Dragis Vrabie and Dr Paul Golz (WBS)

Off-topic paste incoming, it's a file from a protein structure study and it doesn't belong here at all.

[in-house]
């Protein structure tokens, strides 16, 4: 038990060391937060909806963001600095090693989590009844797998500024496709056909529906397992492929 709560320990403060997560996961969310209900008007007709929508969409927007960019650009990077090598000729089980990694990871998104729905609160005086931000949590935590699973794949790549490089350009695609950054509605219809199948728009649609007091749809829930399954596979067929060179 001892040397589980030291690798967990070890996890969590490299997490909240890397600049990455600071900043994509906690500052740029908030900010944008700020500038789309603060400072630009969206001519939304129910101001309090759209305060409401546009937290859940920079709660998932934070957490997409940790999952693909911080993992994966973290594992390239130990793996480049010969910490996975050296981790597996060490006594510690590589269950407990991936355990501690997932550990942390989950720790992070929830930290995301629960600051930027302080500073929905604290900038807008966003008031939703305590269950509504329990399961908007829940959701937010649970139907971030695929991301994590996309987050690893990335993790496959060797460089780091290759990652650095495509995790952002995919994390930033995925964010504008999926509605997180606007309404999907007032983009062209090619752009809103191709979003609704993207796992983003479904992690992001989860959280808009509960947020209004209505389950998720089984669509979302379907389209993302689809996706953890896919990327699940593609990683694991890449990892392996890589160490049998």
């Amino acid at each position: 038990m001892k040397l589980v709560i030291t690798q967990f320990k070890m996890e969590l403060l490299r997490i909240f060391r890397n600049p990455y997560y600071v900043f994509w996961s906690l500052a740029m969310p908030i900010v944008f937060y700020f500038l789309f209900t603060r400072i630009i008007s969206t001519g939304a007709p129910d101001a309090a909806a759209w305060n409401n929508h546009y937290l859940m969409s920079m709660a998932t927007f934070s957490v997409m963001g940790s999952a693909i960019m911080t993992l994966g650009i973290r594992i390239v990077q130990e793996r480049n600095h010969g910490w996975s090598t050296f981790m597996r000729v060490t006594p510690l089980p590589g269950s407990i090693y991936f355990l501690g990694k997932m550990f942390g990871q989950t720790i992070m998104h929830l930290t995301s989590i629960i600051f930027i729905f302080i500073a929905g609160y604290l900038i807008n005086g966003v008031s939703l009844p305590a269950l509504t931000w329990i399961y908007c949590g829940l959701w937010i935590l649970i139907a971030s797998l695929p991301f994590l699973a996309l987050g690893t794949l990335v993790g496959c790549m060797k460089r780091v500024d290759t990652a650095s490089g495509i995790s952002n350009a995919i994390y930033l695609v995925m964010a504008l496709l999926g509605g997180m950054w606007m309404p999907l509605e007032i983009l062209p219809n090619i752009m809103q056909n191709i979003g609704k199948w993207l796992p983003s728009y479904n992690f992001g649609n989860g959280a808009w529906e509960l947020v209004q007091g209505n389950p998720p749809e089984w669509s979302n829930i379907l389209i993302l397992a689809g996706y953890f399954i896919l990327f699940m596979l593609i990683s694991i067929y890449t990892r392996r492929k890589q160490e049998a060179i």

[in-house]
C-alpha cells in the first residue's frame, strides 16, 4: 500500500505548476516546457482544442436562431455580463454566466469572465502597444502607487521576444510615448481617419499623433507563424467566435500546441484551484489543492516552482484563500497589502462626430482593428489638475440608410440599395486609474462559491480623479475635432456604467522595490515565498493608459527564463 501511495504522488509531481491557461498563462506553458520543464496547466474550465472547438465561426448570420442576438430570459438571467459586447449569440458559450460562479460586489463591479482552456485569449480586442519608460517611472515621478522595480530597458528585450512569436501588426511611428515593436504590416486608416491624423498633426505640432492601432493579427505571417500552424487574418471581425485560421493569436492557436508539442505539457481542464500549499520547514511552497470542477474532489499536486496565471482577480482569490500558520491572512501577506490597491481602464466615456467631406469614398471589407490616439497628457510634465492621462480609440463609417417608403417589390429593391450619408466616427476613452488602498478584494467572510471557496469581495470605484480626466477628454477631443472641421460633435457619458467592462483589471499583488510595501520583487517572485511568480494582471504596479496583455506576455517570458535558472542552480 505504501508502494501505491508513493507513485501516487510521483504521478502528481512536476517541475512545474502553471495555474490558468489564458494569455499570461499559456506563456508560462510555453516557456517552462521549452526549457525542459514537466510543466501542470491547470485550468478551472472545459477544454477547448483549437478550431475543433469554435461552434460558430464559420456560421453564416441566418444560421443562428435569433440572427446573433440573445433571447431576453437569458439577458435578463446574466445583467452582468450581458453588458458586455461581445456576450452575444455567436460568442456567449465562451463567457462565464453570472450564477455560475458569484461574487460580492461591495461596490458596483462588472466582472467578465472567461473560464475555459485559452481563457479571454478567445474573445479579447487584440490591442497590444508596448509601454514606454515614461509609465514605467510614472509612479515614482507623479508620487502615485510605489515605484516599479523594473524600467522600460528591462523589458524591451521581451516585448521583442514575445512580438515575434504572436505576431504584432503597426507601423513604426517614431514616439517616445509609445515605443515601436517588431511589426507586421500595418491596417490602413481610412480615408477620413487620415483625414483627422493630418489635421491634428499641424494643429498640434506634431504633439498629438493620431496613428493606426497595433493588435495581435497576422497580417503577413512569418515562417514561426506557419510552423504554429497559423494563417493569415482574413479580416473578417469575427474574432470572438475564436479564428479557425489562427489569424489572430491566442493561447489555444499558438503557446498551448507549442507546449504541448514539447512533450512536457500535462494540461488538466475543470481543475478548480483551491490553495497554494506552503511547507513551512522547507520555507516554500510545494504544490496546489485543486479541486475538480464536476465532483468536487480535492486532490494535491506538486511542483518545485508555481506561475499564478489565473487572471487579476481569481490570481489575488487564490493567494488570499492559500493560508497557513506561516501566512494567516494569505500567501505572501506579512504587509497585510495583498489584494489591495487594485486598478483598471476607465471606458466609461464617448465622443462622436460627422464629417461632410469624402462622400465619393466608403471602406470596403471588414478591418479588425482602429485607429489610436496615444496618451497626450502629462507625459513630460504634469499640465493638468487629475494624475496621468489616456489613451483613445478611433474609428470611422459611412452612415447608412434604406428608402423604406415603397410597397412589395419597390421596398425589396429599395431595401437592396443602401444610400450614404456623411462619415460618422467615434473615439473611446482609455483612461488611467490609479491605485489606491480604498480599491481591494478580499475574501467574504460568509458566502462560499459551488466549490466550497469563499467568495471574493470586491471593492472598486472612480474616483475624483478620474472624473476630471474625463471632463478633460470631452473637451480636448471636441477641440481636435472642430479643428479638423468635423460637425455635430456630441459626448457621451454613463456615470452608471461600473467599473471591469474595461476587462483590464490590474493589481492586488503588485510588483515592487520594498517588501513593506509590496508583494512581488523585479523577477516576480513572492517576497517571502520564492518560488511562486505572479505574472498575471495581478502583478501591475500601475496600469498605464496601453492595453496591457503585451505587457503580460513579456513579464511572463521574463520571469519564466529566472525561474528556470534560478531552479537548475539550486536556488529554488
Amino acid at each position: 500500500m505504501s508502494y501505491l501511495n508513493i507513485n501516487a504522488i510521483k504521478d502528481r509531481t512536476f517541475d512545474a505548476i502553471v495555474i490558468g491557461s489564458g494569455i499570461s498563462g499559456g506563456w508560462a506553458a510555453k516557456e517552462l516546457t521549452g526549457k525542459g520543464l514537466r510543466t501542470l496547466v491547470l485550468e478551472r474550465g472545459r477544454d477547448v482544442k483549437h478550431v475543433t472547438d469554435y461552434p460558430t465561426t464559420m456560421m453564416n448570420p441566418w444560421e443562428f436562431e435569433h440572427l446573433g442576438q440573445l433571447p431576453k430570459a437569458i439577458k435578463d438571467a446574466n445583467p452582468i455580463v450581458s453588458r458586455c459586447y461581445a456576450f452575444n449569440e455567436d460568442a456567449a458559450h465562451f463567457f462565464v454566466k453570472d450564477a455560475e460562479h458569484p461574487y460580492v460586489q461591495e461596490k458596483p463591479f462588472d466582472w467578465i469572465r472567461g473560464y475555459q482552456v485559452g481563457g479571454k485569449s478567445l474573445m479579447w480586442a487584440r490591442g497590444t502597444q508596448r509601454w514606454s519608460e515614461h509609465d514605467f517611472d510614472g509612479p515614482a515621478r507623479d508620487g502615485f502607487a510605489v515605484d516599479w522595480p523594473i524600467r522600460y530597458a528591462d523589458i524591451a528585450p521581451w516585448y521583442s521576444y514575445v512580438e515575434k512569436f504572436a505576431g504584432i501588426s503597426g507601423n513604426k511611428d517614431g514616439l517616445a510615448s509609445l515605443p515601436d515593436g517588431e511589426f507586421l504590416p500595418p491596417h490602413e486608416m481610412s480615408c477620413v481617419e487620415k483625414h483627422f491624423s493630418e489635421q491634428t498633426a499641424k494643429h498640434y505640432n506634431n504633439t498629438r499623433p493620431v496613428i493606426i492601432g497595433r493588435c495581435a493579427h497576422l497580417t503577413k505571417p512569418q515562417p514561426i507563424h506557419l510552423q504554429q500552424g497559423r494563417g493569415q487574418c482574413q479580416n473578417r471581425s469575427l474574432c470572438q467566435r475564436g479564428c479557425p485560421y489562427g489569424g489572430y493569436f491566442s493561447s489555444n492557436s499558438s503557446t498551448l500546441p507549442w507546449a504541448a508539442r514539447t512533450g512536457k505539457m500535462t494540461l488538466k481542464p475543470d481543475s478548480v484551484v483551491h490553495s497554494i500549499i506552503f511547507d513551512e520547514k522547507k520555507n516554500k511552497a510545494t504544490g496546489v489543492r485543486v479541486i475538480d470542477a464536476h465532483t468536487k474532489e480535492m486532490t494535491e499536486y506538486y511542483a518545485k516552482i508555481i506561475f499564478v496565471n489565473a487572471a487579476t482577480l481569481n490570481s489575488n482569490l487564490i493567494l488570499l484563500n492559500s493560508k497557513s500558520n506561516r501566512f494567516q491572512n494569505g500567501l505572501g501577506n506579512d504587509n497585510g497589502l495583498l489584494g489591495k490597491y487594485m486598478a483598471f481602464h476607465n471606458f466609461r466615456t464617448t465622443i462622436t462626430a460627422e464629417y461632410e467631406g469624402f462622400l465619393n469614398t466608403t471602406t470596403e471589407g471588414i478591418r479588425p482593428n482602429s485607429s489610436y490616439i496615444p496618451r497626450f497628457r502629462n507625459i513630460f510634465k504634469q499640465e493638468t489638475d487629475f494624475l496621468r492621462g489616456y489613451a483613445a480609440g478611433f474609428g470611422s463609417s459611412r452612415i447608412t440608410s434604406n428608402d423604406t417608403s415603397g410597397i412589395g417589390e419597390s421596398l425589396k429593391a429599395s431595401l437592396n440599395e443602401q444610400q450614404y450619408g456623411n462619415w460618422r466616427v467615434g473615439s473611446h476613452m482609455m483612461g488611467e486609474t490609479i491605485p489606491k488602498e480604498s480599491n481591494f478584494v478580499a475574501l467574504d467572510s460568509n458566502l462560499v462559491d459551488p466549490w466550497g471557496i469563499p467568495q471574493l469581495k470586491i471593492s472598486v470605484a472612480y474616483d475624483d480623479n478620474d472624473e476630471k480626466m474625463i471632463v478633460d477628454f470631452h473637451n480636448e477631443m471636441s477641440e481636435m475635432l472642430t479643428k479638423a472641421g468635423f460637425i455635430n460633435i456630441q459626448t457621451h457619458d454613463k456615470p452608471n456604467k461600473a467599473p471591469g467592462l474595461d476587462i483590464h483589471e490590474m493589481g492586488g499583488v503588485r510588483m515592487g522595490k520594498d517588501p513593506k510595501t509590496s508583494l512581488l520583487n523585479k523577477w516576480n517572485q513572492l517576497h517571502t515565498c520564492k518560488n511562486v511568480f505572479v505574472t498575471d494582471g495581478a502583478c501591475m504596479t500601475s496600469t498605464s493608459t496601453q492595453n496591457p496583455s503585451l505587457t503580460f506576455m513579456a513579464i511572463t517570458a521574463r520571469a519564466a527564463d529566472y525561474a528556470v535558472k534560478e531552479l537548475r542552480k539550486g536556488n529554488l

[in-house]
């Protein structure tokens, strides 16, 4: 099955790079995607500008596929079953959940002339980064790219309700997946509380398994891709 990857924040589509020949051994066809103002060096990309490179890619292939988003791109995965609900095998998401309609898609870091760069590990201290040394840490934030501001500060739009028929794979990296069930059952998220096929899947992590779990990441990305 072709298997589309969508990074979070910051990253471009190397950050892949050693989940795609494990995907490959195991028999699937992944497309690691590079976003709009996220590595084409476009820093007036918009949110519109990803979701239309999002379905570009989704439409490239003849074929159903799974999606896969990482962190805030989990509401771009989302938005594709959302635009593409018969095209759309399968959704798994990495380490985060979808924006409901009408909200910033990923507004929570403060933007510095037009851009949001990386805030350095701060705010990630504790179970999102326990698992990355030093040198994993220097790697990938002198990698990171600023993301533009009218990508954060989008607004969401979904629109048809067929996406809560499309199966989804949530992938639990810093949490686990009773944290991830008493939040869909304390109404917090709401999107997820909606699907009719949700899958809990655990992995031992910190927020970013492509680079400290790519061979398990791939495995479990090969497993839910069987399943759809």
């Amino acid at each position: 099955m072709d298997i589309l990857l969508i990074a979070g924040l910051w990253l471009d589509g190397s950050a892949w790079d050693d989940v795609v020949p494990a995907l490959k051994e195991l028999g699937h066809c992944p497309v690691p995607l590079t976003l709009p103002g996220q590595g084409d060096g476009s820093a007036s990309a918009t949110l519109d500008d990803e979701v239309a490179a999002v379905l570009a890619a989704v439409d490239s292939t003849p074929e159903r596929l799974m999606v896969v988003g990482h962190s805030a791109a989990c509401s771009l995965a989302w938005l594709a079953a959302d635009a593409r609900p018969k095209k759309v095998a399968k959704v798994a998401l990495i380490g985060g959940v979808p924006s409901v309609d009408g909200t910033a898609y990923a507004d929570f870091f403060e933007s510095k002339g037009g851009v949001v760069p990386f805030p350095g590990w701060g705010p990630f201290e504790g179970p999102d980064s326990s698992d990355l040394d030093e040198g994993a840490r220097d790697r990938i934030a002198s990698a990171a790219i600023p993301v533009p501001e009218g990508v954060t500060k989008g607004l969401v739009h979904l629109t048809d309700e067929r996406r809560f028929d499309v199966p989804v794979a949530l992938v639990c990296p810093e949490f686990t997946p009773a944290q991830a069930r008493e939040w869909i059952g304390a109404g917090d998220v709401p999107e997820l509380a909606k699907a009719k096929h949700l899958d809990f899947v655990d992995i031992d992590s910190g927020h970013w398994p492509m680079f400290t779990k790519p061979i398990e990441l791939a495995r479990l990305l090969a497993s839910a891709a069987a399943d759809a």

Peer learning is a well-established tool within HE and a common use is to ask students to create questions for each other. Question creation challenges students to think of potentially difficult areas, increasing engagement with course material, find common mistakes and reinforces correct answers. This study investigates Peerwise: an online tool that allows students to create multiple choice questions for their peers to answer. There is strong evidence that this tool aids learning within HE over multiple subject areas, however little is reported on an optimal delivery modality. In this action research study we used Peerwise in a level 5 programming module to discover i) how best to use the tool and ii) whether, in our experience, it benefitted the students. Crucially we discovered that educating the students in use of the tool was required to set a minimum standard in creating questions. Whilst we observed significant improvement in question quality as well as engagement with the tool based on our intervention, Peerwise was found to be unpopular with students and only 50% of the students reporting that they have benefited from using this tool.